Just when I thought I'd trained my users

We don't have anywhere near the time we need for professional development, particularly in the area of technology. However, I was almost convinced that the majority of my users were coming into the 21st century.

We don't have anywhere near the time we need for professional development, particularly in the area of technology. However, I was almost convinced that the majority of my users were coming into the 21st century.

Our only client-side anti-malware is Clamwin and Windows Defender (on our Windows machines, of course). We have comprehensive AV on the email servers and this has served us remarkably well. With reasonable content filtering in place, we don't even tend to get many spyware infestations since folks can't get to the more egregious sites. As a result, I was surprised when I got a call from a user complaining of a virus on her computer.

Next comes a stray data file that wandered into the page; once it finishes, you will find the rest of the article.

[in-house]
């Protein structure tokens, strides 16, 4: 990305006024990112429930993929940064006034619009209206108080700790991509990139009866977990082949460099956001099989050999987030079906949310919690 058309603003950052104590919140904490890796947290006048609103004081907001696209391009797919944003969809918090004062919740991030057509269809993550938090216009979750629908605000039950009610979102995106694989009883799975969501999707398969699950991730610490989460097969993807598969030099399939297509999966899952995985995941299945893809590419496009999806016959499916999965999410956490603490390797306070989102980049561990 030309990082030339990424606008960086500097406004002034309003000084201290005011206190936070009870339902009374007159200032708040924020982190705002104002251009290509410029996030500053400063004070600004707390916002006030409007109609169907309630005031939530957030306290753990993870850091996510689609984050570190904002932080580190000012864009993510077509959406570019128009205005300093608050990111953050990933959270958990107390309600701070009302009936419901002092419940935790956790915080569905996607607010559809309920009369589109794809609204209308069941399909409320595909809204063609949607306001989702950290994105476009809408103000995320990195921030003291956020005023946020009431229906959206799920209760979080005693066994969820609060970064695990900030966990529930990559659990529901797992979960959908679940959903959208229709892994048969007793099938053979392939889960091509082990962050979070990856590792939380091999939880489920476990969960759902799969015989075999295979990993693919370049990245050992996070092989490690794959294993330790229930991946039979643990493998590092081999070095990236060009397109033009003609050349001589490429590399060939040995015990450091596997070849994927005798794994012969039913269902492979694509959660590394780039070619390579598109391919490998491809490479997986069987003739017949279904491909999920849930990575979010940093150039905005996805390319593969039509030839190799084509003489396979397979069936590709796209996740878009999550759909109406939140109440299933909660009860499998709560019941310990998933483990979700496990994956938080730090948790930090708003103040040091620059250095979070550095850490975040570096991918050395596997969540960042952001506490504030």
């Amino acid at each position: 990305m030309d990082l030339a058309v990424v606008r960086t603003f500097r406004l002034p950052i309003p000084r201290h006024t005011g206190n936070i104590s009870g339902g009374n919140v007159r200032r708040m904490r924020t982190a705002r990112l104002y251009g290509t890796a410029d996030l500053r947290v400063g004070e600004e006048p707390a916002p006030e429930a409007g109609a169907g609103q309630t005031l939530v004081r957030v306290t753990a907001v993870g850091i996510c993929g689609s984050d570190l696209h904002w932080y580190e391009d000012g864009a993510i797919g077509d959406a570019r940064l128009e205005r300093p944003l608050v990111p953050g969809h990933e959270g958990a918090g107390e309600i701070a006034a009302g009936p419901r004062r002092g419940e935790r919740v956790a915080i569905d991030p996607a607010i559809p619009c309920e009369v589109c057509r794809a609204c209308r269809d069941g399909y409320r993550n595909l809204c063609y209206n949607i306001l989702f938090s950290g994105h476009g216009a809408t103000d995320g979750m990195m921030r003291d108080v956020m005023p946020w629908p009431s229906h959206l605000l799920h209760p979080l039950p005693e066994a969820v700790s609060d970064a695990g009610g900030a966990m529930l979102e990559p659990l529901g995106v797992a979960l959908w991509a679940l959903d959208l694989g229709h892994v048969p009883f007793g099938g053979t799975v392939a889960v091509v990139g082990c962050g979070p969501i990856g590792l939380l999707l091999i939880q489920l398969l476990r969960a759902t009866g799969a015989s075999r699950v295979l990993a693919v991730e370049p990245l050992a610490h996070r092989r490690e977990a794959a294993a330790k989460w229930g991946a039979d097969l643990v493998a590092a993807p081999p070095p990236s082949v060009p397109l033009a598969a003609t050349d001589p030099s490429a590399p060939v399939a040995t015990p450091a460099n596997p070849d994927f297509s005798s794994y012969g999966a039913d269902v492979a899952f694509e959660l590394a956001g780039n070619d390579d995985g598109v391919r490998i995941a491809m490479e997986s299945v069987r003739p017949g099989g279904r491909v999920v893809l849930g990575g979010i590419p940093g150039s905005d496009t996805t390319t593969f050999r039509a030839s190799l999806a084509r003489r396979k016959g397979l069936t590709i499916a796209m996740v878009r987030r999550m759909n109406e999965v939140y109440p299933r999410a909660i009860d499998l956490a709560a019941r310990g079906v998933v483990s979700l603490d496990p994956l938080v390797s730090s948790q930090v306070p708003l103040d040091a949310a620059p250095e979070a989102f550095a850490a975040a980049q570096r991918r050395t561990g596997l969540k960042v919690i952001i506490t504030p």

Since it was one of our budget staff and she was working on payroll, I popped over to take a look. And guess what? She had a trojan! A quick scan with Clamwin and a complete sweep with Windows Defender (and Ad-Aware, just for good measure), and the trojan and the spyware it had installed were history. However, there was a lesson here.

This user had opened an email from an unknown sender and opened an attachment because it looked important. She's in budgeting, it appeared to be from a financial institution, so double-click she went. That fast, she was done for. Our ISP has already added the new malware to their filters, but this certainly won't be the last to slip through the cracks. Two other users reported receiving similar emails that they chose not to open.

Remind your users not to open attachment from people they don't know, OK? Good ol' Internet common sense, circa 1998.

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